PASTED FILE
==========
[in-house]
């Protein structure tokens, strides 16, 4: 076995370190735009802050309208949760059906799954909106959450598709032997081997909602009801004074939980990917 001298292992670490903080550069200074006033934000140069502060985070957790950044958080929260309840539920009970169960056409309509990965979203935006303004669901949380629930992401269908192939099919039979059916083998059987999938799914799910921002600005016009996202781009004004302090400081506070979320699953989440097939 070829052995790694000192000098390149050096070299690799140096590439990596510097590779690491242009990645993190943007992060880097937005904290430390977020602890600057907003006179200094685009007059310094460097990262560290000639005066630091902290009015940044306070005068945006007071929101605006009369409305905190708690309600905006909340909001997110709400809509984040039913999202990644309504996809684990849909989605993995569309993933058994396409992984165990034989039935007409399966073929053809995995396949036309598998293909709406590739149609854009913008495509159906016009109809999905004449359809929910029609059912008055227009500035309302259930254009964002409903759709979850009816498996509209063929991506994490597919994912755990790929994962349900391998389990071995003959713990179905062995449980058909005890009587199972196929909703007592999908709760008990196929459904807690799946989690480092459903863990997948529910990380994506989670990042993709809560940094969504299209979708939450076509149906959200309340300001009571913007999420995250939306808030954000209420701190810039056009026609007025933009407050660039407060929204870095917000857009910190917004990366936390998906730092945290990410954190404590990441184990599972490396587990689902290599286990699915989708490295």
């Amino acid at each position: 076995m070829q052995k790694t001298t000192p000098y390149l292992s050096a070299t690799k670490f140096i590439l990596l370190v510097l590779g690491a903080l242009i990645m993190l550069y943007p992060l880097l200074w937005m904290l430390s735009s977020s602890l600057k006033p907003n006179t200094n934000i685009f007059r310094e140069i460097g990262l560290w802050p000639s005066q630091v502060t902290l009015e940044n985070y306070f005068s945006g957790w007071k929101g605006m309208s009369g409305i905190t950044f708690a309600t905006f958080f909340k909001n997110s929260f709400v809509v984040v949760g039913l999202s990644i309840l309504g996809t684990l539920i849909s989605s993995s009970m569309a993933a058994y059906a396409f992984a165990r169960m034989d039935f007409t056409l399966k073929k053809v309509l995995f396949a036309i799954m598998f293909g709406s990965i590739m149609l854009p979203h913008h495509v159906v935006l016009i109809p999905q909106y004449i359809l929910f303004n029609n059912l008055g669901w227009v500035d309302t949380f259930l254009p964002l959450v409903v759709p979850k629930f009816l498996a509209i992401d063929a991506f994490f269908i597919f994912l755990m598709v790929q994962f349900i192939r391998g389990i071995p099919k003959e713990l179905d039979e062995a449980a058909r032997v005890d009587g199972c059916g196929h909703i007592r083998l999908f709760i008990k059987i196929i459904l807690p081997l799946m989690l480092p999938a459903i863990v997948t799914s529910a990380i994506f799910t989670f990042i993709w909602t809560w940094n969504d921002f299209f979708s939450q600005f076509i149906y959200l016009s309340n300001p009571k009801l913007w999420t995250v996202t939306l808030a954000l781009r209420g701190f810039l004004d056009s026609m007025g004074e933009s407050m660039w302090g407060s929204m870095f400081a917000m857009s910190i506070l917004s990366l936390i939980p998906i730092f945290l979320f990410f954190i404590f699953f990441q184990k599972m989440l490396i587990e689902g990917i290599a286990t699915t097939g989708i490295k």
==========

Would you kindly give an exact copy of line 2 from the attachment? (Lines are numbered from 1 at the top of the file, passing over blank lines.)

């Protein structure tokens, strides 16, 4: 076995370190735009802050309208949760059906799954909106959450598709032997081997909602009801004074939980990917 001298292992670490903080550069200074006033934000140069502060985070957790950044958080929260309840539920009970169960056409309509990965979203935006303004669901949380629930992401269908192939099919039979059916083998059987999938799914799910921002600005016009996202781009004004302090400081506070979320699953989440097939 070829052995790694000192000098390149050096070299690799140096590439990596510097590779690491242009990645993190943007992060880097937005904290430390977020602890600057907003006179200094685009007059310094460097990262560290000639005066630091902290009015940044306070005068945006007071929101605006009369409305905190708690309600905006909340909001997110709400809509984040039913999202990644309504996809684990849909989605993995569309993933058994396409992984165990034989039935007409399966073929053809995995396949036309598998293909709406590739149609854009913008495509159906016009109809999905004449359809929910029609059912008055227009500035309302259930254009964002409903759709979850009816498996509209063929991506994490597919994912755990790929994962349900391998389990071995003959713990179905062995449980058909005890009587199972196929909703007592999908709760008990196929459904807690799946989690480092459903863990997948529910990380994506989670990042993709809560940094969504299209979708939450076509149906959200309340300001009571913007999420995250939306808030954000209420701190810039056009026609007025933009407050660039407060929204870095917000857009910190917004990366936390998906730092945290990410954190404590990441184990599972490396587990689902290599286990699915989708490295």